Peace Corps Volunteer Named Chief of Ndungated, Cameroon

WASHINGTON, D.C., November 5, 1999—Peace Corps volunteer Scott Blunk, 30, of Clayton, Ind., has been honored as Chief of Ndungated in Alou, Cameroon, West Africa. Blunk served in the village of Ndungated for three years with the Government Secondary School, where he taught mathematics and physics.
Blunk played a vital role in ensuring that his village of 400 people has potable water. He was able to obtain funding for the system through the U.S. Embassy in Yaounde. Because of his valuable contribution to the development of the village, Blunk was declared the Chief of Ndungated by the elders of the village and the Fon, the highest ranked chief, S.A. Foto, during a farewell banquet the village held for him. Blunk, a Purdue University engineer graduate, is presently teaching physics and chemistry at the university level in the Far North province. "Scott\'s appointment as chief is something he is extremely proud of," said Paulette Blunk, Scott\'s mother, "He is grateful to the Ndungated people. They have made him feel like a true son of the village".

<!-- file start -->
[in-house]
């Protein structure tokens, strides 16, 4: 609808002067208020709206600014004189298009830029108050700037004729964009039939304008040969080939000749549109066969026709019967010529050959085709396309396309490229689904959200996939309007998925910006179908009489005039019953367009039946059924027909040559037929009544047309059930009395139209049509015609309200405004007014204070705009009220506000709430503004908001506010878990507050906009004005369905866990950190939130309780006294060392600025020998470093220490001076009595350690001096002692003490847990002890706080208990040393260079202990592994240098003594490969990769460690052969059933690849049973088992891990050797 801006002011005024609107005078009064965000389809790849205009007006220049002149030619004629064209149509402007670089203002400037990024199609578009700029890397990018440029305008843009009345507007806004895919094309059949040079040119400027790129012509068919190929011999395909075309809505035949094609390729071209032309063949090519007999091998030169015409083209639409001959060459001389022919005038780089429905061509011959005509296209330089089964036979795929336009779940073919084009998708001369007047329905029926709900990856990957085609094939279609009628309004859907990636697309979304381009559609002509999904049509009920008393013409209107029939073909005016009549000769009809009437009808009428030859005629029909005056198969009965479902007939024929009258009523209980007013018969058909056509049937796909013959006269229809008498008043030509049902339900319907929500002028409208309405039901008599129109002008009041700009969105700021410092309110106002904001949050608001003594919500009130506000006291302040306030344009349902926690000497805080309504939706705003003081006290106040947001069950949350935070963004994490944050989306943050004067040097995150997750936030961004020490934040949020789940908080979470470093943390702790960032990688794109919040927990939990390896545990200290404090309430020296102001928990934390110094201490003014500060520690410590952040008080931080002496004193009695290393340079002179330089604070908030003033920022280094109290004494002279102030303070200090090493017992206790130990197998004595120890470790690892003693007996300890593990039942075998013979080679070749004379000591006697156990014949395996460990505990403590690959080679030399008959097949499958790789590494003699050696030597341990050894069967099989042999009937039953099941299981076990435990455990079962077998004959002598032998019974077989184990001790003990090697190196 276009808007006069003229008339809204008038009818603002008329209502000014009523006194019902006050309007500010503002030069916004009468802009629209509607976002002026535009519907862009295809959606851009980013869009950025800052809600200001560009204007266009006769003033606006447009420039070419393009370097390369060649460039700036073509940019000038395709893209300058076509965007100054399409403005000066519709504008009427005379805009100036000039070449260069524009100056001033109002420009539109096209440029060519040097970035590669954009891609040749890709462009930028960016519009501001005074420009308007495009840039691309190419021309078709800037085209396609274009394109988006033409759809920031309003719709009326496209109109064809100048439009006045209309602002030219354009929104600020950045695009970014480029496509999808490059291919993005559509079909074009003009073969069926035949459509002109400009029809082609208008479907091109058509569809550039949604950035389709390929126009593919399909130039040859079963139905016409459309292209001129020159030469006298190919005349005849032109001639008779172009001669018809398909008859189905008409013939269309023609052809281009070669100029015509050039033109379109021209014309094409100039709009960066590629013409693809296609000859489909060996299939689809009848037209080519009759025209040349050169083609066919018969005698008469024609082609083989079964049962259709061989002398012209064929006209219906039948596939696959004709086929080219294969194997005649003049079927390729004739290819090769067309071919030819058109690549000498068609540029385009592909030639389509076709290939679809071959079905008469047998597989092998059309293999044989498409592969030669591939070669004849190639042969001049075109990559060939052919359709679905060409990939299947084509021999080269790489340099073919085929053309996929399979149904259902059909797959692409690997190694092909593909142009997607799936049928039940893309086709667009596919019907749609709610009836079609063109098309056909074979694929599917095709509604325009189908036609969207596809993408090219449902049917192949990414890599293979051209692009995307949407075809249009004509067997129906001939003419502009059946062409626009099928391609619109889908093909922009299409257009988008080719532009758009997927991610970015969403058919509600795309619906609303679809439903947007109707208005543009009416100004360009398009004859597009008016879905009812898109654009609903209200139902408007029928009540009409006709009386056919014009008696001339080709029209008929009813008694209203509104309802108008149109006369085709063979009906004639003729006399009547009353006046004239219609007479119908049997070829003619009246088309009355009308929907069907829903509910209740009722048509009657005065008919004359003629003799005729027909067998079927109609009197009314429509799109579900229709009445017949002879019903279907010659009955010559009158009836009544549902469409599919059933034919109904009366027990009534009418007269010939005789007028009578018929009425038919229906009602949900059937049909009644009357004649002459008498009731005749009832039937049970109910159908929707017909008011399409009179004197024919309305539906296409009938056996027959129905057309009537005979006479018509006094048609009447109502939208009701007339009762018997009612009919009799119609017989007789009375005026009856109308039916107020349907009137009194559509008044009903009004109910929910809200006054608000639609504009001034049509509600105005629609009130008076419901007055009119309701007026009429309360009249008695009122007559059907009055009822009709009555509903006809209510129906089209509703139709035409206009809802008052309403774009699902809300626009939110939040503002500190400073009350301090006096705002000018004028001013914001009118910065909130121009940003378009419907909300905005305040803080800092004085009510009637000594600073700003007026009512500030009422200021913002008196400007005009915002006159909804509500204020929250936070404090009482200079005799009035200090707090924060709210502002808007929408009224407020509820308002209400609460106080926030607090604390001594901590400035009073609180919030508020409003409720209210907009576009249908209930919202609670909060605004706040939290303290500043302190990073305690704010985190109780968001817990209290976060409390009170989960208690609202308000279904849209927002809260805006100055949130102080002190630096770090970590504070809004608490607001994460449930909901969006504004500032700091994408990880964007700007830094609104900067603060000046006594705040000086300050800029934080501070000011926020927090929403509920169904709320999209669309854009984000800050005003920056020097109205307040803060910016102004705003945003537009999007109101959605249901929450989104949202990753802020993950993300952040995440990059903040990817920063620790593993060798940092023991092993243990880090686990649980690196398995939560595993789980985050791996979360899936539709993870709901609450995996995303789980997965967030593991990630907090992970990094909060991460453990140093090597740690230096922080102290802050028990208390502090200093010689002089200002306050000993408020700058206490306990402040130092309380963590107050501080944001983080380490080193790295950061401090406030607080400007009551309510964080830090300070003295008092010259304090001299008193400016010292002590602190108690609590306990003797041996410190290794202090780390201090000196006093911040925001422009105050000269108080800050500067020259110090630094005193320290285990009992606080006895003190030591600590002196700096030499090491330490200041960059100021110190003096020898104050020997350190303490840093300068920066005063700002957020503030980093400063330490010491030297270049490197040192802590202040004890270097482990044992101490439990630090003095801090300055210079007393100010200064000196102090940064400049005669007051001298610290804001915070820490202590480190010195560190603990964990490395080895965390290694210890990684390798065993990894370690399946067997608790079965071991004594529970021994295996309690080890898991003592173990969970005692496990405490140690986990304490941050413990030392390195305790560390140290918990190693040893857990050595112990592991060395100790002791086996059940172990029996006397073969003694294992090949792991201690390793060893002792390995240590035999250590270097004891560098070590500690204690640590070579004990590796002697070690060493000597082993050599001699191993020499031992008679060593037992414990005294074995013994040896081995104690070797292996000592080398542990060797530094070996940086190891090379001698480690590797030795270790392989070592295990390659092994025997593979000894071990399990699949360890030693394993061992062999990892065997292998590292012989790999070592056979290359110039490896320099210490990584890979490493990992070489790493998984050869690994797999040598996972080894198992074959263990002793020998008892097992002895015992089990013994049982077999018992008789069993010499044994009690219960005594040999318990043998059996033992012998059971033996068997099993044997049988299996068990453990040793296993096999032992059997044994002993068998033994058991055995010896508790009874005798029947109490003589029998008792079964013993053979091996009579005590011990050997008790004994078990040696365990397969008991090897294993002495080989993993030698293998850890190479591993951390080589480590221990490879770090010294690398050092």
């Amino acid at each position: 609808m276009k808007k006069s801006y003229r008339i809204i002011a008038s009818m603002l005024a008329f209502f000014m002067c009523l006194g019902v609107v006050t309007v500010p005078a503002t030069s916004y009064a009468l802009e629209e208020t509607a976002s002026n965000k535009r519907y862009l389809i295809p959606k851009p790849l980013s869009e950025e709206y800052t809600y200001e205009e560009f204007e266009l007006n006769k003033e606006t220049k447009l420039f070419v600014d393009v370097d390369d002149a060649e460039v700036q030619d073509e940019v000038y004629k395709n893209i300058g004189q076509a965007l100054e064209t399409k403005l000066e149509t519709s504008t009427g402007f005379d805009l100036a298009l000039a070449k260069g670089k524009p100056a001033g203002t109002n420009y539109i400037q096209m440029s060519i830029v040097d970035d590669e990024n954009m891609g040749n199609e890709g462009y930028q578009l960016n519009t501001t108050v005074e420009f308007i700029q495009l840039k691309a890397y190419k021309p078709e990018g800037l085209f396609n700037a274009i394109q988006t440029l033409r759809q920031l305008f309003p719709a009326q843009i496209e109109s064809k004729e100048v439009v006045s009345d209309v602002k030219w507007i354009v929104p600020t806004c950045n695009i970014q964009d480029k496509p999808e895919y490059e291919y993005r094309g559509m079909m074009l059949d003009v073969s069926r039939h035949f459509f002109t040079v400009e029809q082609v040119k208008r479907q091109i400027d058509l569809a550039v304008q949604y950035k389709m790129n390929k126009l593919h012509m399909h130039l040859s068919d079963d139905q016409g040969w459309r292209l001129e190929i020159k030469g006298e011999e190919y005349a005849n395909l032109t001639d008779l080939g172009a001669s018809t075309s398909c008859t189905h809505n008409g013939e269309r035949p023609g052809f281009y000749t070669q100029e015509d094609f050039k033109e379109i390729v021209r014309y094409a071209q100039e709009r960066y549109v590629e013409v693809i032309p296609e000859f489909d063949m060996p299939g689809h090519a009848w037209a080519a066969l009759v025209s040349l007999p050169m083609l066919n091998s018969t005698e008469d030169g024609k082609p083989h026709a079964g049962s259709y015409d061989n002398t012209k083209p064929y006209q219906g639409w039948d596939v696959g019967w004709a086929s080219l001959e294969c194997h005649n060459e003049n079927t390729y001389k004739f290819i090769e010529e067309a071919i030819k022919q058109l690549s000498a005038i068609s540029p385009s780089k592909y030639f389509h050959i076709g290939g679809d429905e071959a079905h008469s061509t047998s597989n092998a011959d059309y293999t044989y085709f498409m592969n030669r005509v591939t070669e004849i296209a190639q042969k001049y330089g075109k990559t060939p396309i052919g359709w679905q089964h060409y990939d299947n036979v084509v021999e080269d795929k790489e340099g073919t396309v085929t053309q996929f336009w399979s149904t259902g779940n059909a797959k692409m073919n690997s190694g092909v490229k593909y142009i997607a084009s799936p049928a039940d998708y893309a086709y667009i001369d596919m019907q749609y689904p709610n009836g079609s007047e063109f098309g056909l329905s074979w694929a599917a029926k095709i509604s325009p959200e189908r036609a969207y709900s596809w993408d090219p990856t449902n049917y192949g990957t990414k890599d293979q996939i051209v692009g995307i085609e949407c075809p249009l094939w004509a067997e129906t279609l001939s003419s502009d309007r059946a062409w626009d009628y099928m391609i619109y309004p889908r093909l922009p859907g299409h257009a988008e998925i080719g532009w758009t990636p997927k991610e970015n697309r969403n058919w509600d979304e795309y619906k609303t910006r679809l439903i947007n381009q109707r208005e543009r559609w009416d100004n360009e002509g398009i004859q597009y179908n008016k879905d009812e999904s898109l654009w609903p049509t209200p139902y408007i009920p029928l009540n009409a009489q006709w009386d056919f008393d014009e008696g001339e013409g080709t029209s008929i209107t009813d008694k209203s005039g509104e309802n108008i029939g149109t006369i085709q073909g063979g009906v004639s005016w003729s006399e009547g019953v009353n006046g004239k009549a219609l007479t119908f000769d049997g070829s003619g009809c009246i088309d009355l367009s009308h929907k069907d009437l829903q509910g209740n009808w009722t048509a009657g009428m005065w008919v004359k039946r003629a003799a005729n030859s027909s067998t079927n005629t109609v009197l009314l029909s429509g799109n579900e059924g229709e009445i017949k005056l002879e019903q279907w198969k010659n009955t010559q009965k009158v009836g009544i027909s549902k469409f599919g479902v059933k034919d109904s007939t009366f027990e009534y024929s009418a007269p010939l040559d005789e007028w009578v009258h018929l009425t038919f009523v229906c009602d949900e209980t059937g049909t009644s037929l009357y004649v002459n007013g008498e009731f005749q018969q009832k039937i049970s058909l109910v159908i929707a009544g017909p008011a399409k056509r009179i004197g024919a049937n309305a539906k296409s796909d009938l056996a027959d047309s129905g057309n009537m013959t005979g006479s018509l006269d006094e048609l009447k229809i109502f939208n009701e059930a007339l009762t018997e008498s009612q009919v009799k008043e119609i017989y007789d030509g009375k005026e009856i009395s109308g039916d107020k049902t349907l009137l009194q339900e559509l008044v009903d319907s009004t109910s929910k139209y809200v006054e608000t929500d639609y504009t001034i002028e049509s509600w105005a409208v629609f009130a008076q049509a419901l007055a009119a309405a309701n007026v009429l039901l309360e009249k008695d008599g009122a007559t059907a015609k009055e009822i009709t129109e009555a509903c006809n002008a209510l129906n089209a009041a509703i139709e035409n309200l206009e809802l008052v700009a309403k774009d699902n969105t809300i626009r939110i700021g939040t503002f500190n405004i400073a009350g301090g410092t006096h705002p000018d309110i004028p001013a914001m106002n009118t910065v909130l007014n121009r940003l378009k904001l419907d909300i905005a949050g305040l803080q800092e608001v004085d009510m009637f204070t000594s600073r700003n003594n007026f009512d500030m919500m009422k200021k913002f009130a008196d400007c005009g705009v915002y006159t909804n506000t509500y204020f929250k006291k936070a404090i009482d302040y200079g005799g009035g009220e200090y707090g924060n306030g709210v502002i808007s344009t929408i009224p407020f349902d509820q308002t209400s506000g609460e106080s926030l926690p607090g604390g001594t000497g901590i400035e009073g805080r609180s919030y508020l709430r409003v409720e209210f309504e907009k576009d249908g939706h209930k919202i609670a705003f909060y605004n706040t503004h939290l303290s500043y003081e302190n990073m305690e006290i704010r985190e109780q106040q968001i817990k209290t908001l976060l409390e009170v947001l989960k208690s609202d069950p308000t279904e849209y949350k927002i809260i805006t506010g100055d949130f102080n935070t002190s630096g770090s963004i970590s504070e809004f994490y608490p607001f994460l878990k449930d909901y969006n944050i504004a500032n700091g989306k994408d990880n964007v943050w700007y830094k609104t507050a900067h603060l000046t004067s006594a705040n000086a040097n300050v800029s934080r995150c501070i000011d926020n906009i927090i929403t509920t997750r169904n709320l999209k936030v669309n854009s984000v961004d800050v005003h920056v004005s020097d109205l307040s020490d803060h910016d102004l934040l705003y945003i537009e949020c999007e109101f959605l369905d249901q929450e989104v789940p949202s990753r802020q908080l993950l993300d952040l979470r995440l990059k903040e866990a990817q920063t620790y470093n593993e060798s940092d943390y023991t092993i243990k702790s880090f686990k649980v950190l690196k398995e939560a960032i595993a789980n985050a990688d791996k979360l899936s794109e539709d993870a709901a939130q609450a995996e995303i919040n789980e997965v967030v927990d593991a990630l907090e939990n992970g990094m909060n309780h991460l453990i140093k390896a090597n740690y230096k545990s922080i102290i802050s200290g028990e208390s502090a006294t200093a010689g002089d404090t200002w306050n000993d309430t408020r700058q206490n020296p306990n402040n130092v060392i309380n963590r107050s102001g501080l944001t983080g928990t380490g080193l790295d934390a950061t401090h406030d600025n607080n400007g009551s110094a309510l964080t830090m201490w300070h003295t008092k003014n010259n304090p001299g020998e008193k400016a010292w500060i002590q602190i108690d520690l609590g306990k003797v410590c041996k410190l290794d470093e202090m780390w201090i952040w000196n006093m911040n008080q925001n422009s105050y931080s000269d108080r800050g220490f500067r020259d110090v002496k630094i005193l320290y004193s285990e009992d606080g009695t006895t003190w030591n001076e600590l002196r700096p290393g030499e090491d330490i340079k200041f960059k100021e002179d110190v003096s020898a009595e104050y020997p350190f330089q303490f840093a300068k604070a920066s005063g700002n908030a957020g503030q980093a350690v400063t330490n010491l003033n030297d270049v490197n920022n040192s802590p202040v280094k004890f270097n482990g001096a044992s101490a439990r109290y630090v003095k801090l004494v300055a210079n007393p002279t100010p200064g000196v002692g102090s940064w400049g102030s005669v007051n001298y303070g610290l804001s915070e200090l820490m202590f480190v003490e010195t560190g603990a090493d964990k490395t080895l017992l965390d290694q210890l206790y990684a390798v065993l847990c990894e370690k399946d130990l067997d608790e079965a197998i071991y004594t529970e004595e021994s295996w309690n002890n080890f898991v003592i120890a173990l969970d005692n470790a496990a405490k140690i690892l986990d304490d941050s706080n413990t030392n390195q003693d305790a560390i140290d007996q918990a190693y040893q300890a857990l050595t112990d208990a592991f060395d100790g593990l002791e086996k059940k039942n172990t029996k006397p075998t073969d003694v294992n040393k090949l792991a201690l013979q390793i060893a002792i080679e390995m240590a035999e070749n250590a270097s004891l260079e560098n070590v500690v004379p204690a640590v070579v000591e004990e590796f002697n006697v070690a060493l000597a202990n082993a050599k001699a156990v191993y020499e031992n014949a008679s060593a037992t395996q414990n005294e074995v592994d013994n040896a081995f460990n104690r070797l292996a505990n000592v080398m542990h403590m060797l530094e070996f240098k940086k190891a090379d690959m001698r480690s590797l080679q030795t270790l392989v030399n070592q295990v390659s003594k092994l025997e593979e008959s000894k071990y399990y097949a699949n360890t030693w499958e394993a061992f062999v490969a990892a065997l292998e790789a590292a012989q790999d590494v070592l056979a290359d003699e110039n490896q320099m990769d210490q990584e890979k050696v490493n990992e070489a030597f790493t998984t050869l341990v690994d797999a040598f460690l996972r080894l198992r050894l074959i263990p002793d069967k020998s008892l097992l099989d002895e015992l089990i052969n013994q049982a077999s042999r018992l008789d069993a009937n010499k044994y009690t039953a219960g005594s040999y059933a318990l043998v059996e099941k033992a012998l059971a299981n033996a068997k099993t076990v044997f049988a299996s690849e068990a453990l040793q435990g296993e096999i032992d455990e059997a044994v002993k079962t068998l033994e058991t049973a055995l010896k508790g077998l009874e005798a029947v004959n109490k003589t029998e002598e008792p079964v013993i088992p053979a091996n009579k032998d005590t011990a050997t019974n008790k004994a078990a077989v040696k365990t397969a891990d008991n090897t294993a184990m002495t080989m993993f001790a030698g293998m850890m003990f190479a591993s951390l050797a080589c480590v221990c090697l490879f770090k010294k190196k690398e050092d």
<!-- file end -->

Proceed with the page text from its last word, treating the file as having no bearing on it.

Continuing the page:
Fogap Pierre Marie, president of Ndungated Cultural and Development Association chaired the event. He praised Blunk for his hard work and commitment to the development of the village. Marie declared that it was because of Blunk\'s efforts to have potable water for Ndungated that the U.S. Embassy assisted financially. Blunk, though a U.S. citizen, is now also considered a native of Ndungated through his chieftaincy title of Forsangong, which means "teacher of the world".
Currently, more than 130 Peace Corps volunteers are serving in Cameroon, working in education, agriculture, and health. More than 7,000 Peace Corps volunteers are working today in 78 countries. Since 1961, more than 155,000 Americans have joined the Peace Corps.

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